One of Ernest Hemingway's famous short stories will be honored in Michigan's Upper Peninsula.
The Michigan Department of Natural Resources and the Michigan Outdoor Writers Association will host a dedication on Aug. 14 of a historical marker celebrating a fishing trip that Hemingway turned into the short story Big Two-Hearted River.
The 4 p.m. dedication ceremony at the East Branch of the Fox River State Forest Campground in Schoolcraft County, seven miles north of Seney on M-77, is near the site where Hemingway camped in 1919 and later wrote Big Two-Hearted River.
The marker is the latest in a series of Michigan Heritage Memorials provided by MOWA to recognize key events in the state's rich natural resources and outdoor recreation history. MOWA worked with the DNR members in the design and location of the monument, which is an anodized aluminum plate bearing a photo of the young Hemingway in his Red Cross ambulance driver's uniform from World War I, affixed to a 24-inch by 32-inch limestone slab.
The marker reads:
Hemingway Fished Here
Author Ernest Hemingway (1899-1961), then 20 years old, and two friends camped and fished for trout near here on the East Branch of the Fox River in August 1919. They arrived at Seney by rail and then walked north to their campsite. Hemingway still favored his right leg as a result of being one of the first Americans wounded in Italy in World War I. The fishing trip allowed him to take his mind off the horrors of war and formed the basis of his famous short story, Big Two-Hearted River. He said he borrowed the name of another Upper Peninsula river for the title because it had more poetry.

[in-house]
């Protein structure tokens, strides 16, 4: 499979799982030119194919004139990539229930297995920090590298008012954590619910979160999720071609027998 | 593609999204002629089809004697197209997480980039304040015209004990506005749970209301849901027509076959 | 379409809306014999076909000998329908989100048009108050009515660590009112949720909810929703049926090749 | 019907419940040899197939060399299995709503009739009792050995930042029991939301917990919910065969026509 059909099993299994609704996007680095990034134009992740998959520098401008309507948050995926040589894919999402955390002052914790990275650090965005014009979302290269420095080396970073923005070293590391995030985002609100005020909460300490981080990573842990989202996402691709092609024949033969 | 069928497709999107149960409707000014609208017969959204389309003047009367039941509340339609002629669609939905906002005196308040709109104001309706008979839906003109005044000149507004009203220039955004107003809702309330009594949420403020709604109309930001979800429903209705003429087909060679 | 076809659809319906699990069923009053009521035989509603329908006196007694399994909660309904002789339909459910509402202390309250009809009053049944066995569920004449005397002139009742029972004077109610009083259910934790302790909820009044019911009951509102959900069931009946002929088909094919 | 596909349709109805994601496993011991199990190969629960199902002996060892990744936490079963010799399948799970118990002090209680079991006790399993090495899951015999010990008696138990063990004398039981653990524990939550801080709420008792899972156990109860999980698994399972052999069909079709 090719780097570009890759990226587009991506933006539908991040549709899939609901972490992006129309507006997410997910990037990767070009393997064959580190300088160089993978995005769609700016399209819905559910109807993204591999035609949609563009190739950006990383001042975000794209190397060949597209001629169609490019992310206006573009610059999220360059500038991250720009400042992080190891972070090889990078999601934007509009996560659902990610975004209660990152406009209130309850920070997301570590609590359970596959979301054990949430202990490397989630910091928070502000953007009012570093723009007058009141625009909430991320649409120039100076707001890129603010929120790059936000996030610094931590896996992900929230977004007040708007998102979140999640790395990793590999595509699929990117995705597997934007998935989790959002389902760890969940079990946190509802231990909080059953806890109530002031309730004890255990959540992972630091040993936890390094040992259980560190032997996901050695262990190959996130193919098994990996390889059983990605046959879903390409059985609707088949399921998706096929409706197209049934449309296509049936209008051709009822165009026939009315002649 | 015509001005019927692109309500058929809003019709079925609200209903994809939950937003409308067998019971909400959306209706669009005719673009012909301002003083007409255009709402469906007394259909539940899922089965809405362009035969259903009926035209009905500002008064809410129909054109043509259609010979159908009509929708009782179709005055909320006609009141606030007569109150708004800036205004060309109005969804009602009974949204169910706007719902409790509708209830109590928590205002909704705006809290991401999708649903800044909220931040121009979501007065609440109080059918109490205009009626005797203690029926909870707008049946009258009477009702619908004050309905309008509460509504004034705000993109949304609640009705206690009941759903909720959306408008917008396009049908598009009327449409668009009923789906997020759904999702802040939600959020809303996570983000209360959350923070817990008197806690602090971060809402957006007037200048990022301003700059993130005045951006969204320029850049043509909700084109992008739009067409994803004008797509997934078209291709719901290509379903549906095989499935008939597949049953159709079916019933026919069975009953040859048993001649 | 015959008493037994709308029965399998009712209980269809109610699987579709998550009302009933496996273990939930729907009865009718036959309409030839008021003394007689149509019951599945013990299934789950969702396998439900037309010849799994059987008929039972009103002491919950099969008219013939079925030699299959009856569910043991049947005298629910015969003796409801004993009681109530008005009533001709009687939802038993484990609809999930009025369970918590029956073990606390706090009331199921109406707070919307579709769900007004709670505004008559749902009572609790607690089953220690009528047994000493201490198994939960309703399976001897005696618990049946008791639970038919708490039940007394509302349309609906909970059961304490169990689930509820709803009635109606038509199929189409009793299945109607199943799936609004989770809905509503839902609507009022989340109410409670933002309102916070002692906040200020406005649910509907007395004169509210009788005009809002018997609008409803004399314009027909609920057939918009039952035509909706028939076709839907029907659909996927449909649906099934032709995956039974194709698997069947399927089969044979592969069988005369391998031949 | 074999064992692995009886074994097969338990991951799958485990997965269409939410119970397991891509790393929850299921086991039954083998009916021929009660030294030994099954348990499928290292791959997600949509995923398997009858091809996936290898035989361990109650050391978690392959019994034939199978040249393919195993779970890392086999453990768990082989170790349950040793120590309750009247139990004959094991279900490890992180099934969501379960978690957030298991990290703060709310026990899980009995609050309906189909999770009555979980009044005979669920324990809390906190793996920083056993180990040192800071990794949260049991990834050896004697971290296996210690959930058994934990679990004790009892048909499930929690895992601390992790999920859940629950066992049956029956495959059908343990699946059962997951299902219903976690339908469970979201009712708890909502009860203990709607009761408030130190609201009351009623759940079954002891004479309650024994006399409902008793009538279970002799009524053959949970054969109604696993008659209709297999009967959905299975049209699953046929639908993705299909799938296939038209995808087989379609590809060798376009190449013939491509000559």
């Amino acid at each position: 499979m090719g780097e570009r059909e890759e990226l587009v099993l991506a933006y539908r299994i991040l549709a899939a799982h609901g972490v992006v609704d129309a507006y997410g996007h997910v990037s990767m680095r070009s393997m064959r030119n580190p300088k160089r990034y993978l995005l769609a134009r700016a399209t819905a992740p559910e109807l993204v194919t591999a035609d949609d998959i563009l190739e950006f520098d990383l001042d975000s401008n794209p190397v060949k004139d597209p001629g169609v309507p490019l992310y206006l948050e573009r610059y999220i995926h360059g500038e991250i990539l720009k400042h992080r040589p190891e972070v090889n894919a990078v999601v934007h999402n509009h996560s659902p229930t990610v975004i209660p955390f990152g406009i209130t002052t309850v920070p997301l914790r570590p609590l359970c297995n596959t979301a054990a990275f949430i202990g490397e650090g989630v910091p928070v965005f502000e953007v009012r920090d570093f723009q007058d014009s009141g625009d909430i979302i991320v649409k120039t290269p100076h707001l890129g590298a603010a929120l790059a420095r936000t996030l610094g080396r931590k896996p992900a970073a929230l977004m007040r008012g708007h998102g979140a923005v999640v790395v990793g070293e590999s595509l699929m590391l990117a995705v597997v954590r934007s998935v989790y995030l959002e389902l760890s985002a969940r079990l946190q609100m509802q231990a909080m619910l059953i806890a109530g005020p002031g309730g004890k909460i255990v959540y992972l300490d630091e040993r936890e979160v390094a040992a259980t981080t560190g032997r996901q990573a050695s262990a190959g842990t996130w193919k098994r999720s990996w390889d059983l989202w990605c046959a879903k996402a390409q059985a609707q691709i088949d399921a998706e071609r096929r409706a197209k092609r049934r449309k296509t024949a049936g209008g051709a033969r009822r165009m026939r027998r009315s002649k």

The public is invited to attend the ceremony.
"MOWA's members think it's pretty special that a story about fishing on the Fox River 94 years ago is still one of Hemingway's best-loved stories," said MOWA President David Graham. "Placing this marker here has been in the works a long time."
Department of Natural Resources Director Keith Creagh said the marker is an example of how DNR partnerships pay dividends for the citizens of Michigan.
"We were delighted when MOWA approached us about placing this marker at a DNR state forest campground," Creagh said. "It's just another reminder that we all need to work together to promote conservation and outdoor recreation in Michigan."
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